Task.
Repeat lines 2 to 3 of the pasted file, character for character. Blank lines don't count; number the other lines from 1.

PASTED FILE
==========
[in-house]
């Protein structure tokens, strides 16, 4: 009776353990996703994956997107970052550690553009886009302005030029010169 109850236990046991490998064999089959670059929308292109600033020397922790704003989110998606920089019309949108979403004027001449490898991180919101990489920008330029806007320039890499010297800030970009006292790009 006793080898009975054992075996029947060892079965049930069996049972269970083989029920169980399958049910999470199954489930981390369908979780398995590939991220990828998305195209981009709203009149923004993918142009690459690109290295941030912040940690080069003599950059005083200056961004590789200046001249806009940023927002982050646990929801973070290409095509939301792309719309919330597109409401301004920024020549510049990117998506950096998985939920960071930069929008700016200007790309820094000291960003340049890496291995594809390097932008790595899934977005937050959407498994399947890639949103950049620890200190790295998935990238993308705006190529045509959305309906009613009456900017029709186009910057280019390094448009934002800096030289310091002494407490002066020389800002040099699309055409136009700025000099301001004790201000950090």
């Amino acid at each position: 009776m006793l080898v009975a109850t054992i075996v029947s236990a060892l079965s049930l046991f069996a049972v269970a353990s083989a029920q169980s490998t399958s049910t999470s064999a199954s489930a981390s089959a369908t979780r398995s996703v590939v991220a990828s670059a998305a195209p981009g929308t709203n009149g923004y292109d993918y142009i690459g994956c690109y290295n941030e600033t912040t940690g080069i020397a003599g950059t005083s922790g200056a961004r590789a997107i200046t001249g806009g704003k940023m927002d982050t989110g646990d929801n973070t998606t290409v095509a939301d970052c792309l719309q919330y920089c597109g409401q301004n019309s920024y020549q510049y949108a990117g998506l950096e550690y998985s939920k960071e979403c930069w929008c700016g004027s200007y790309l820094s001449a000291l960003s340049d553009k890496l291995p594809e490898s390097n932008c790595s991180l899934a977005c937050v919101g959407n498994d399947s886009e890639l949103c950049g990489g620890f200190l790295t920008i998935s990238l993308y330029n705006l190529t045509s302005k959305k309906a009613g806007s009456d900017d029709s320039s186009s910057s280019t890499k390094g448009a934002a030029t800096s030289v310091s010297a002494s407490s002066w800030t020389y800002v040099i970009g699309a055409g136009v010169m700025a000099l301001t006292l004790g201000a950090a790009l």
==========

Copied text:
């Protein structure tokens, strides 16, 4: 009776353990996703994956997107970052550690553009886009302005030029010169 109850236990046991490998064999089959670059929308292109600033020397922790704003989110998606920089019309949108979403004027001449490898991180919101990489920008330029806007320039890499010297800030970009006292790009 006793080898009975054992075996029947060892079965049930069996049972269970083989029920169980399958049910999470199954489930981390369908979780398995590939991220990828998305195209981009709203009149923004993918142009690459690109290295941030912040940690080069003599950059005083200056961004590789200046001249806009940023927002982050646990929801973070290409095509939301792309719309919330597109409401301004920024020549510049990117998506950096998985939920960071930069929008700016200007790309820094000291960003340049890496291995594809390097932008790595899934977005937050959407498994399947890639949103950049620890200190790295998935990238993308705006190529045509959305309906009613009456900017029709186009910057280019390094448009934002800096030289310091002494407490002066020389800002040099699309055409136009700025000099301001004790201000950090």
């Amino acid at each position: 009776m006793l080898v009975a109850t054992i075996v029947s236990a060892l079965s049930l046991f069996a049972v269970a353990s083989a029920q169980s490998t399958s049910t999470s064999a199954s489930a981390s089959a369908t979780r398995s996703v590939v991220a990828s670059a998305a195209p981009g929308t709203n009149g923004y292109d993918y142009i690459g994956c690109y290295n941030e600033t912040t940690g080069i020397a003599g950059t005083s922790g200056a961004r590789a997107i200046t001249g806009g704003k940023m927002d982050t989110g646990d929801n973070t998606t290409v095509a939301d970052c792309l719309q919330y920089c597109g409401q301004n019309s920024y020549q510049y949108a990117g998506l950096e550690y998985s939920k960071e979403c930069w929008c700016g004027s200007y790309l820094s001449a000291l960003s340049d553009k890496l291995p594809e490898s390097n932008c790595s991180l899934a977005c937050v919101g959407n498994d399947s886009e890639l949103c950049g990489g620890f200190l790295t920008i998935s990238l993308y330029n705006l190529t045509s302005k959305k309906a009613g806007s009456d900017d029709s320039s186009s910057s280019t890499k390094g448009a934002a030029t800096s030289v310091s010297a002494s407490s002066w800030t020389y800002v040099i970009g699309a055409g136009v010169m700025a000099l301001t006292l004790g201000a950090a790009l």